Federals Are Poised to Cross the Potomac

By June 23, Major-General Joseph Hooker, commanding the Federal Army of the Potomac, had solid intelligence that the vanguard of General Robert E. Lee’s Confederate Army of Northern Virginia was north of Hagerstown, Maryland. Lieutenant-General Richard Ewell, commanding the Second Corps in Lee’s army, advanced into Pennsylvania, with one of his divisions under Major-General Jubal Early approaching Chambersburg.

Early ordered the destruction of the nearby Caledonia Iron Works, which were owned by Congressman Thaddeus Stevens, a leading Radical Republican who despised slavery and supported the subjugation of the South. The manager of the works argued that the company only operated to provide housing and jobs for the locals, and had not turned a profit in years. Early scoffed, “That’s not the way Yankees do business. They carry on their operations to make money.”

As Early later stated, the Confederates burned all the buildings because the Federals “invariably burned such works in the South wherever they had penetrated.” Early also admitted that he destroyed the works because “in some speeches in Congress Mr. Stevens had exhibited a vindictive spirit toward the people in the South.”

Maj-Gen Joseph Hooker | Image Credit: Sonofthesouth.net

Meanwhile, Hooker left the Potomac army to meet with President Abraham Lincoln at the White House. No notes were taken on what was discussed, but Navy Secretary Gideon Welles observed at a cabinet meeting after Hooker left that Lincoln’s “countenance was sad and careworn, and impressed me painfully.” According to Postmaster General Montgomery Blair, Lincoln said that he had fired George B. McClellan last November for letting Lee “get the better of him in the race to Richmond,” and if Hooker lost this race, Lincoln “would make short work of him.”

Rumors circulated that Hooker would soon be removed as army commander, with many speculating that he would be succeeded by Major-General George G. Meade, commanding the Fifth Corps. Meade wrote his wife about the prospect of replacing Hooker:

“It is notorious no general officer, not even Fighting Joe himself, has been in more battles, or more exposed than my record evidences. The only thing that can be said, and I am willing to admit the justice of the argument, is that it remains to be seen whether I have the capacity to handle successfully a large army. I do not stand however any chance, because I have no friends, political or others, who press or advance my claims or pretensions, and there are so many others who are pressed by influential politicians that it is folly to think I stand any chance upon mere merit alone. Besides, I have not the vanity to think my capacity so pre-eminent… Do you know, I think your ambition is being roused and that you are beginning to be bitten with the dazzling prospect of having for a husband a commanding general of the army. How is this?”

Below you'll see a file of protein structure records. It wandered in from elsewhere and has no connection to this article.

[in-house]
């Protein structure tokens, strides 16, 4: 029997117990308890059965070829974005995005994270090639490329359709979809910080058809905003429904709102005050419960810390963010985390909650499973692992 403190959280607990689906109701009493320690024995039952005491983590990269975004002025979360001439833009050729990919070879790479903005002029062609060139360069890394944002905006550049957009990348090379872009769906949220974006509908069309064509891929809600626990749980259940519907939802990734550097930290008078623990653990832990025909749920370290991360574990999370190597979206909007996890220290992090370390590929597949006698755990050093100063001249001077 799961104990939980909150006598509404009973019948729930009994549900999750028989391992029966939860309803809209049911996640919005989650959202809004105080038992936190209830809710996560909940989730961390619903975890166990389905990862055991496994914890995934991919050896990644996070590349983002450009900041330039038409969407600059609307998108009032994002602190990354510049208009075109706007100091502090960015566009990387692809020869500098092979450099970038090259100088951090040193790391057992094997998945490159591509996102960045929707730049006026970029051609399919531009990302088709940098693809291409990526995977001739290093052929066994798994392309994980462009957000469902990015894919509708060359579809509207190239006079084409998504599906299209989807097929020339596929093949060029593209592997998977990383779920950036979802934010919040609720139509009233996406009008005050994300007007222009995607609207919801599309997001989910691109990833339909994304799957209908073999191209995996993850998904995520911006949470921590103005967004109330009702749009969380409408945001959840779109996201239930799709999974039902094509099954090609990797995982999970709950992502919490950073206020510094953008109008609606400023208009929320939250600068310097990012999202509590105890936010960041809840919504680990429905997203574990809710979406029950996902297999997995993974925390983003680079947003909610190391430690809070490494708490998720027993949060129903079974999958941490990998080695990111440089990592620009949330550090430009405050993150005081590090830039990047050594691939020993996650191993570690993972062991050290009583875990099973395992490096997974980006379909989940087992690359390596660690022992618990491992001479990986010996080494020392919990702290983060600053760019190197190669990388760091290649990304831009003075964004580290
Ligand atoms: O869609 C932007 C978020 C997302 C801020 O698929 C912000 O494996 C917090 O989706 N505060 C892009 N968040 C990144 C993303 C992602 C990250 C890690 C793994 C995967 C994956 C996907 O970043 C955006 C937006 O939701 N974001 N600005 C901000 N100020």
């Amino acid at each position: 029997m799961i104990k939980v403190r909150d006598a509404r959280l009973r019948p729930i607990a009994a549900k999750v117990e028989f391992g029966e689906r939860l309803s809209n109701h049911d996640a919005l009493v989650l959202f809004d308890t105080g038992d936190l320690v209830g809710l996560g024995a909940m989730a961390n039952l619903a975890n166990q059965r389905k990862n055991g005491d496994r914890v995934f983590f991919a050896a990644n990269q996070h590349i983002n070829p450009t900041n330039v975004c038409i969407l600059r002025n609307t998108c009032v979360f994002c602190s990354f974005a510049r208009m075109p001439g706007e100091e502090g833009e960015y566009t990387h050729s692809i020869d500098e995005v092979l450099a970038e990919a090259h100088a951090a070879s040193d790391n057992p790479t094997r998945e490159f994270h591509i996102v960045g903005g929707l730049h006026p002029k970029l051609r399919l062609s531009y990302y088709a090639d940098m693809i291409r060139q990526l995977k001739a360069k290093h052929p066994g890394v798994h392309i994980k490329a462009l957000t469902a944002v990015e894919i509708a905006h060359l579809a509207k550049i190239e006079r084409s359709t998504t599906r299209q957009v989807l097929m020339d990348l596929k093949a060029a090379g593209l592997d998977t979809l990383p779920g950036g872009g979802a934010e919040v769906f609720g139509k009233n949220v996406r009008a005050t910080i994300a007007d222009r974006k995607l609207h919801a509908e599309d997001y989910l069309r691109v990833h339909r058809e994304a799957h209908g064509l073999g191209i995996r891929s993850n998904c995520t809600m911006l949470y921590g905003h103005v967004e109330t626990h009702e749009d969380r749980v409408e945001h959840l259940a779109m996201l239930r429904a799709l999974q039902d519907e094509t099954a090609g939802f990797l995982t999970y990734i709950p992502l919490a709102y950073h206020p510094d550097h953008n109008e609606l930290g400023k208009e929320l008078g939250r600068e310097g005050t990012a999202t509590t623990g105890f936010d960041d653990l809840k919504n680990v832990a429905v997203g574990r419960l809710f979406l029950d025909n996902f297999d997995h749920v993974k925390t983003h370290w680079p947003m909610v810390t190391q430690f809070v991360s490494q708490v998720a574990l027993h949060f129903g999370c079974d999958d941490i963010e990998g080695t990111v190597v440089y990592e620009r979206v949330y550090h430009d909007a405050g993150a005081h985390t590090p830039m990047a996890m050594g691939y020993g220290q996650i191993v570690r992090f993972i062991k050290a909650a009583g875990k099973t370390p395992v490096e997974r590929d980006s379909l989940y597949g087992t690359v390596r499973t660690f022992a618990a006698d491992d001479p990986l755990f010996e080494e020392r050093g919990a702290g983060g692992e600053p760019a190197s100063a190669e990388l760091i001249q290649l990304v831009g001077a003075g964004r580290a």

On the 24th, Lieutenant-General James Longstreet’s First Corps in the Confederate army completed its crossing of the Potomac River via the Williamsport Ford. The Third Corps, led by Lieutenant-General A.P. Hill, crossed the Potomac at Shepherdstown. The main part of Ewell’s corps was at Hagerstown, Maryland, with his lead elements at Chambersburg and poised to continue to the Susquehanna River.

Confederates in Pennsylvania confiscated whatever goods they could from civilians in their path, prompting a bitter editorial in the Lancaster Daily Express: “If highway robberies, profanity, vulgarity, filthiness and general meanness are the requisite qualifications for constituting a high-toned gentleman then indeed may the southern soldiers claim the appellation.”

Hooker still could not confirm whether Lee’s movement indicated a northern invasion. He notified General-in-Chief Henry W. Halleck that he would, “with all the force I can muster, strike for his line of retreat in the direction of Richmond.”

Soon after, an officer in Hooker’s Bureau of Military Intelligence reported that the “main body” of the Confederate army was crossing at Shepherdstown, and “large bodies of troops can be seen” in Maryland, “All of which may be considered as reliable.” A second wire asserted that “Longstreet and A.P. Hill are crossing rapidly.” It was further determined that Lee was moving north toward Pennsylvania, rather than east toward Washington as originally supposed.

Hooker responded by directing Major-General Oliver O. Howard’s Eleventh Corps to start crossing the Potomac at Edwards Ferry on the morning of the 25th. This marked Hooker’s first major move toward the Potomac. Confused by all the conflicting reports, Hooker then asked Halleck to send him orders because “outside of the Army of the Potomac I don’t know whether I am standing on my head or feet.”


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